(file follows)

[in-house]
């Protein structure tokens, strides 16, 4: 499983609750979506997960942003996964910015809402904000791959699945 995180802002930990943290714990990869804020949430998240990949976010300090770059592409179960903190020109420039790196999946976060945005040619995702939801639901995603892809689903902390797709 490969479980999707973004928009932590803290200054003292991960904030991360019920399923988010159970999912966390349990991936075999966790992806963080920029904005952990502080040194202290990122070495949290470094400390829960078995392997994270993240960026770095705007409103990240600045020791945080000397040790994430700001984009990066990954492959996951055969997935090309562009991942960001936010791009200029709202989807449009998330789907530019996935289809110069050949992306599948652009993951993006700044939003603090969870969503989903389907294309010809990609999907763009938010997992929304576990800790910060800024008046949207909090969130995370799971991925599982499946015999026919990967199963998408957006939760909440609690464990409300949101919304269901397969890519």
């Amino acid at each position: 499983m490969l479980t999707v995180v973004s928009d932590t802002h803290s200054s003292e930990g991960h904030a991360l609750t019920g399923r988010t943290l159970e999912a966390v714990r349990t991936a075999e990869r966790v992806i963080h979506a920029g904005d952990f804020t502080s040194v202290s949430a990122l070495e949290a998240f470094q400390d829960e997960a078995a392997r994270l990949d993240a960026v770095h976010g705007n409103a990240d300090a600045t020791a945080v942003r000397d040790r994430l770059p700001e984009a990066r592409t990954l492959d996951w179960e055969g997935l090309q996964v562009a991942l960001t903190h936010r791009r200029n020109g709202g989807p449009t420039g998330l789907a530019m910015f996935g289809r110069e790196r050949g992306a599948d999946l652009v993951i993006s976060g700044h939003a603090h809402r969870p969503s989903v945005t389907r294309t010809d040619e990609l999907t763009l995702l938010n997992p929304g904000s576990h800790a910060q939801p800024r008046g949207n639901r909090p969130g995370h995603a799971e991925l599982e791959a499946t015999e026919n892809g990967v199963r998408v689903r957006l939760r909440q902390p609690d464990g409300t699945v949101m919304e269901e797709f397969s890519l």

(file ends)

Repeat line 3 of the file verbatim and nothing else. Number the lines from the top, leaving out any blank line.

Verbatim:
């Amino acid at each position: 499983m490969l479980t999707v995180v973004s928009d932590t802002h803290s200054s003292e930990g991960h904030a991360l609750t019920g399923r988010t943290l159970e999912a966390v714990r349990t991936a075999e990869r966790v992806i963080h979506a920029g904005d952990f804020t502080s040194v202290s949430a990122l070495e949290a998240f470094q400390d829960e997960a078995a392997r994270l990949d993240a960026v770095h976010g705007n409103a990240d300090a600045t020791a945080v942003r000397d040790r994430l770059p700001e984009a990066r592409t990954l492959d996951w179960e055969g997935l090309q996964v562009a991942l960001t903190h936010r791009r200029n020109g709202g989807p449009t420039g998330l789907a530019m910015f996935g289809r110069e790196r050949g992306a599948d999946l652009v993951i993006s976060g700044h939003a603090h809402r969870p969503s989903v945005t389907r294309t010809d040619e990609l999907t763009l995702l938010n997992p929304g904000s576990h800790a910060q939801p800024r008046g949207n639901r909090p969130g995370h995603a799971e991925l599982e791959a499946t015999e026919n892809g990967v199963r998408v689903r957006l939760r909440q902390p609690d464990g409300t699945v949101m919304e269901e797709f397969s890519l």